Sunday, February 28, 2010

Sports columnist Aaron McFarling: Great nearly good enough for Tech men

BLACKSBURG -- It ended with Virginia Tech fans filing out silently, as Journey's "Don't Stop Believing" played softly on the Cassell Coliseum speakers. The people here -- players, coaches, spectators -- had nothing left to give.

For two hours and 40 minutes Saturday night, if you weren't standing, you weren't breathing. If you weren't hoarse, you weren't human.

We can talk about the ramifications of Tech's 104-100, double-overtime loss to Maryland in a minute. But first, we ought to appreciate what happened here.

We saw one hell of a college basketball game.

Let's face it: Much of the ACC basketball played this season has been an eyesore. Defensive struggles, lousy shooting, turnovers galore, lopsided results.

Then along comes this: the highest-scoring ACC game since 2003, packed with drama and stakes and 18 players donating every drop of sweat they had.

The arena restrooms were off-limits because of a water main break that delayed the game's start by three hours, but fans wouldn't dare leave their seats anyway. Who would risk missing all this? Gary Williams screaming at his players during timeouts, Seth Greenberg coming unglued after an iffy call, crushing shot after crushing shot after crushing shot.

"It was like a prize fight," Greenberg said. "Punches and counterpunches. People getting knocked down and getting back up."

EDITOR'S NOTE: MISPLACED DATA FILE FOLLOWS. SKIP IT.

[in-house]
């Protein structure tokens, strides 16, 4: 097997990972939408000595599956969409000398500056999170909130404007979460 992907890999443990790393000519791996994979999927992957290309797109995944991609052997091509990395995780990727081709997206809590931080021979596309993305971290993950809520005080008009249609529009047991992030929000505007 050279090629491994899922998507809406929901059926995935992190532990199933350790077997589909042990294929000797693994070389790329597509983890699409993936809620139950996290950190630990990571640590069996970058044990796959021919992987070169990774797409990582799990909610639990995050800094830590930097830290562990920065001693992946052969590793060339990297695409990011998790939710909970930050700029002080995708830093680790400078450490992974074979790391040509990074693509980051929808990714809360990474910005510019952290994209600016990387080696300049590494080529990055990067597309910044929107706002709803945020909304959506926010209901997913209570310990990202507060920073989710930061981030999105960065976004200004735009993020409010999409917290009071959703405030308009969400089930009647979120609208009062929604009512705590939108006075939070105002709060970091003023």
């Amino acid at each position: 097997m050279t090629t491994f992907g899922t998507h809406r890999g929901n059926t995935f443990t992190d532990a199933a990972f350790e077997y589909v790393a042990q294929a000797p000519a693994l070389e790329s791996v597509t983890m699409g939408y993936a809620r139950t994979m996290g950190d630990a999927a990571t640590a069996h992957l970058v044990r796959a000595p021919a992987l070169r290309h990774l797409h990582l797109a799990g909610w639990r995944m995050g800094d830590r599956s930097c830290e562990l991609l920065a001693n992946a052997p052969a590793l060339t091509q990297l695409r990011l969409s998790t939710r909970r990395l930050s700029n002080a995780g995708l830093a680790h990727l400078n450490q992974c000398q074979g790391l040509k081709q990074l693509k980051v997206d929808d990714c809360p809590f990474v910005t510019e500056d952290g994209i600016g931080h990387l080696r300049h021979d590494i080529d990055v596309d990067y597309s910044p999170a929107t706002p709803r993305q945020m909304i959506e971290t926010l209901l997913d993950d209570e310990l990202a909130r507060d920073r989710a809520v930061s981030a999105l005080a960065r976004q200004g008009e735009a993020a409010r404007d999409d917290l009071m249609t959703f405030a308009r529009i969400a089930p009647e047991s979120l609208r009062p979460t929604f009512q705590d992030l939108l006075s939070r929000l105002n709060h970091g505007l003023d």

The public address guy kept lying to us. "One minute to play," he'd say. "One minute." Nope. Another five. Then another.

And the most unlikely events kept extending things. A miracle steal by Terrell Bell. A 3-pointer from J.T. Thompson -- a junior who'd hit just one long-range shot in his career. A length-of-the-floor drive by Malcolm Delaney, racing and beating the clock.

Tech forward Jeff Allen said it was probably the most exciting game he'd ever been a part of.

But if you wanted a ton of other quotes like that from the Hokies following this one, you weren't going to get them. Delaney spoke in hushed tones about needing to find a way to recover from this quickly, about how there's nothing to appreciate about a game when you don't come out on top.

"We'll be fine," he said.

Greenberg's uncharacteristically quiet voice barely registered on the microphone in the postgame interview room. But what was he supposed to say, anyway? That his guys failed? Blew it? Let it get away?

Baloney. Maryland won it outright, with poise not seen by a visiting team at Cassell this season and a career-high 41 points from Greivis Vasquez.

"He played great tonight," Thompson said of the Maryland senior. "When they needed one, he had it."

In a year when road wins have been quixotic dreams from ACC teams, the Terrapins have been the exception.

They improved to 7-3 as visitors, the only winning road mark in the league and showed how they'd done it by not letting the deafening noise of an amped-up Cassell fray their nerves.

So they're off to pursue the regular-season conference crown, safely in the NCAA tournament. The Hokies, meanwhile, are left with more to do and not much time to do it. Only a home game with N.C. State and a trip to Georgia Tech remain in the regular season. A quality run in the ACC Tournament almost seems mandatory now if Tech is to make the field.

Delaney thinks they can. And he knows how they can do it.

"Play like we did tonight," Delaney said.

Most nights, that would be enough.

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